Burmese Python Crossing Road Was Female ‘Loaded With Eggs’


A video of an enormous Burmese python crossing the street in Florida’s Everglades National Park went viral last week.

The striking footage caught the attention of many park enthusiasts, including snake experts who offered new insights into the snake’s identity.

The incident was caught on camera by Kymberly Strempack Clark, who has since shared the footage to her Instagram page, @kym_clark. In the video, the enormous snake can be seen slithering across a tarmac road while Clark’s GPS tells her to “proceed to the route.”

“I have never seen a snake this large before in the wild, especially a python,” Clark previously told Newsweek.

Burmese python crossing road
Photo of the Burmese python slithering off the road in the Everglades.
Lu Behrens/IG @lu_behrens5

Clark and her two friends, Lu Behrens and Tippy Prescott, said that the python had been lying across the road as they drove towards it.

“We weren’t sure what it was at first, then we realized it was a Python because it was moving ever so slightly,” Behrens told Newsweek. “Once we drove up and pulled over, the Python turned around and headed back to the side of the road, away from us.”

Behrens measured the python using a mobile phone app, which estimated it to be around 15.2 feet. However, snake hunter Luis Garbayo believes it may actually have been larger.

“I measured the road at 21 feet,” Garbayo told Newsweek. “The snake is folded in half and at an angle, with kinks and curves. If it was perfectly straight…she for sure can almost reach the white line. From the middle of the road to the white line is 10.5 feet.”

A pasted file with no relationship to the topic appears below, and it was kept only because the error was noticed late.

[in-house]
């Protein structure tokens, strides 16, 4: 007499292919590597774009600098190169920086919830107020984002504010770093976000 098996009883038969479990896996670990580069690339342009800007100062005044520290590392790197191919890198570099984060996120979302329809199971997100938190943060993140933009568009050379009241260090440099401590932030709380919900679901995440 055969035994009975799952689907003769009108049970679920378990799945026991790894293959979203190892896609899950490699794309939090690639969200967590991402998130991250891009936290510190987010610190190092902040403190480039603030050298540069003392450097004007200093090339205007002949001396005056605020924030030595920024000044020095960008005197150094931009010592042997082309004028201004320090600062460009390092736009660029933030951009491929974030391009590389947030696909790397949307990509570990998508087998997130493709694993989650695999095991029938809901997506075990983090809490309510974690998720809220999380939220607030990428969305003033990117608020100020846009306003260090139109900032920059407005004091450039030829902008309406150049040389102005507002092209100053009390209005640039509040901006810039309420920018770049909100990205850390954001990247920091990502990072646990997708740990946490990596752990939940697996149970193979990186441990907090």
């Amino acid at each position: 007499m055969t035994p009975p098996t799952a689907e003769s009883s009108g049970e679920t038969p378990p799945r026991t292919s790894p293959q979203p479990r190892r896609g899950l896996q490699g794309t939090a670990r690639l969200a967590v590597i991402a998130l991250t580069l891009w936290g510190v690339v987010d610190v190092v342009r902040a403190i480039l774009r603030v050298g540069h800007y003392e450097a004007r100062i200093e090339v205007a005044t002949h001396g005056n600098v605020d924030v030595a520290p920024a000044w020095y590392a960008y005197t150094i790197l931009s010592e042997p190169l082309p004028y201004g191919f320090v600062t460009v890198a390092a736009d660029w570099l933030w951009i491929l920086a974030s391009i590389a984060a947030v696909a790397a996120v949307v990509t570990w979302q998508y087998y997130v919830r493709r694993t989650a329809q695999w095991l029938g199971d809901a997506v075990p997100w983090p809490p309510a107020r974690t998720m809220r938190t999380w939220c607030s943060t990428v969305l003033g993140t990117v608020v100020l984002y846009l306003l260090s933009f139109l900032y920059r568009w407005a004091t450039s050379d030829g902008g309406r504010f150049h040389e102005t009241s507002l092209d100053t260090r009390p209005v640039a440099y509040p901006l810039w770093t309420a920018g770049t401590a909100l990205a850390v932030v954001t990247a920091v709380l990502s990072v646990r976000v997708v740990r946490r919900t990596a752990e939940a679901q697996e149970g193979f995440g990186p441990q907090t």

From these calculations, Garbayo estimates that the snake must be between 8.5 to 9 feet long when folded in half, reaching around 18 feet when stretched out.

It’s impossible to verify that, but Prescott told Newsweek that, when it had unfolded itself, the snake was too long to fit in a single shot: “With my 150-300mm lens, I couldn’t get the whole thing in frame.”

Python slithering across street in the Everglades
Photo of the python stretched out across the Main Park Road in the Everglades. Its lumpy body may be a sign that it was loaded with eggs.
Tippy Prescott/IG @tippyprescott

The python’s enormous size suggests that it’s a female, as male pythons tend to grow to only about 14 feet. Prescott also said that a snake expert had told them that this female was “loaded with eggs” based on the size of her head relative to the rest of her body, and the lumpy shape of her body.

Burmese pythons tend to mate between December and April. The females will gestate their eggs for around 60 to 90 days and lay them in the late spring. The University of Florida has estimated that females typically carry around 36 eggs in a single clutch, but last June an 18-foot female was found with 122.

Burmese pythons are one of the largest species of snakes in the world and are native to Southeast Asia. While they are classed as vulnerable to extinction in their native habitat by the International Union for Conservation of Nature, they are an invasive species in Florida and are considered a threat to native wildlife.

Python slithering across Main Park Road
Photo of the python slithering across the road in the Everglades. Pythons are an invasive species in Florida and can be detrimental to native wildlife populations.
Tippy Prescott/IG @tippyprescott

Established populations of the snakes, thought to have been initially escaped or released pets, were first reported in Florida in 2000. The snakes have few predators because of their enormous size and are known to prey on native species—including those that may be endangered or threatened with extinction—and to compete with these animals for food.

Should you ever see a Burmese python in the wild Florida, the state Wildlife Commission says it should be informed immediately. Behrens said that, as soon as the python had slithered away, they called the WFC and emailed them a pinpoint on the map to help locate the snake.

Do you have an animal or nature story to share with Newsweek? Do you have a question about snakes? Let us know via nature@newsweek.com.


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